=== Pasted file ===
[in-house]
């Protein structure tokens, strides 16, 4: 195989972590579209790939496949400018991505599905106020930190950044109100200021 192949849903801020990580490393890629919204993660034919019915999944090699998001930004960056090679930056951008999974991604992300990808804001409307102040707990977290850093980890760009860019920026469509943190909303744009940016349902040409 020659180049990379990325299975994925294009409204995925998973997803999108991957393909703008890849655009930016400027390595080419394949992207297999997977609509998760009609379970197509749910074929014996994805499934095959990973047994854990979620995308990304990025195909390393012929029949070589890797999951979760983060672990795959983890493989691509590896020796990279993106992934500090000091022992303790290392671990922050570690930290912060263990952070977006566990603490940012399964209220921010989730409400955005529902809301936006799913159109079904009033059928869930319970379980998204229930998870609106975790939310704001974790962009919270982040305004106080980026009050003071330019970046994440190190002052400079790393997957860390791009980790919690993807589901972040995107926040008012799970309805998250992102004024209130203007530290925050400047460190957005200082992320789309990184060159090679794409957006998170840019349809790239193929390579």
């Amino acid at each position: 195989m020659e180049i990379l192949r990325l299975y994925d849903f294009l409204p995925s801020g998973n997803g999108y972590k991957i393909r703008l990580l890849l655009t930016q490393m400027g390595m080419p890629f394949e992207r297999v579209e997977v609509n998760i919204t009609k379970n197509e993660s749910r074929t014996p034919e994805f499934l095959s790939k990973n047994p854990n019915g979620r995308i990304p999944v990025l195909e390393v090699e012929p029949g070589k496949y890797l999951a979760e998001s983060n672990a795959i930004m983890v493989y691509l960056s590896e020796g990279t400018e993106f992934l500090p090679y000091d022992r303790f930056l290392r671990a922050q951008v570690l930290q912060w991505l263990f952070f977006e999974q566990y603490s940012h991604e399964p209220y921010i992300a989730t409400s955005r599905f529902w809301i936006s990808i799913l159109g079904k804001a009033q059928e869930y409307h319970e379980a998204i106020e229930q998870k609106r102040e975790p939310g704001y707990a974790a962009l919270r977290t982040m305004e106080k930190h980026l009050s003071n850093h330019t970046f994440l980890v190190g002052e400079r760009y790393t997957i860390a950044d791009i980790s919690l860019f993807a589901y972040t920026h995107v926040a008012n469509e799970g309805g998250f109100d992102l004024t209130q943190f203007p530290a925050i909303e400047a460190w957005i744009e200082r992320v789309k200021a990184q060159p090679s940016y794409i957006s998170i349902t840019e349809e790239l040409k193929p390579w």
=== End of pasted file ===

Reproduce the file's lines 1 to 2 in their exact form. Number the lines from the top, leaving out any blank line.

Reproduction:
[in-house]
């Protein structure tokens, strides 16, 4: 195989972590579209790939496949400018991505599905106020930190950044109100200021 192949849903801020990580490393890629919204993660034919019915999944090699998001930004960056090679930056951008999974991604992300990808804001409307102040707990977290850093980890760009860019920026469509943190909303744009940016349902040409 020659180049990379990325299975994925294009409204995925998973997803999108991957393909703008890849655009930016400027390595080419394949992207297999997977609509998760009609379970197509749910074929014996994805499934095959990973047994854990979620995308990304990025195909390393012929029949070589890797999951979760983060672990795959983890493989691509590896020796990279993106992934500090000091022992303790290392671990922050570690930290912060263990952070977006566990603490940012399964209220921010989730409400955005529902809301936006799913159109079904009033059928869930319970379980998204229930998870609106975790939310704001974790962009919270982040305004106080980026009050003071330019970046994440190190002052400079790393997957860390791009980790919690993807589901972040995107926040008012799970309805998250992102004024209130203007530290925050400047460190957005200082992320789309990184060159090679794409957006998170840019349809790239193929390579």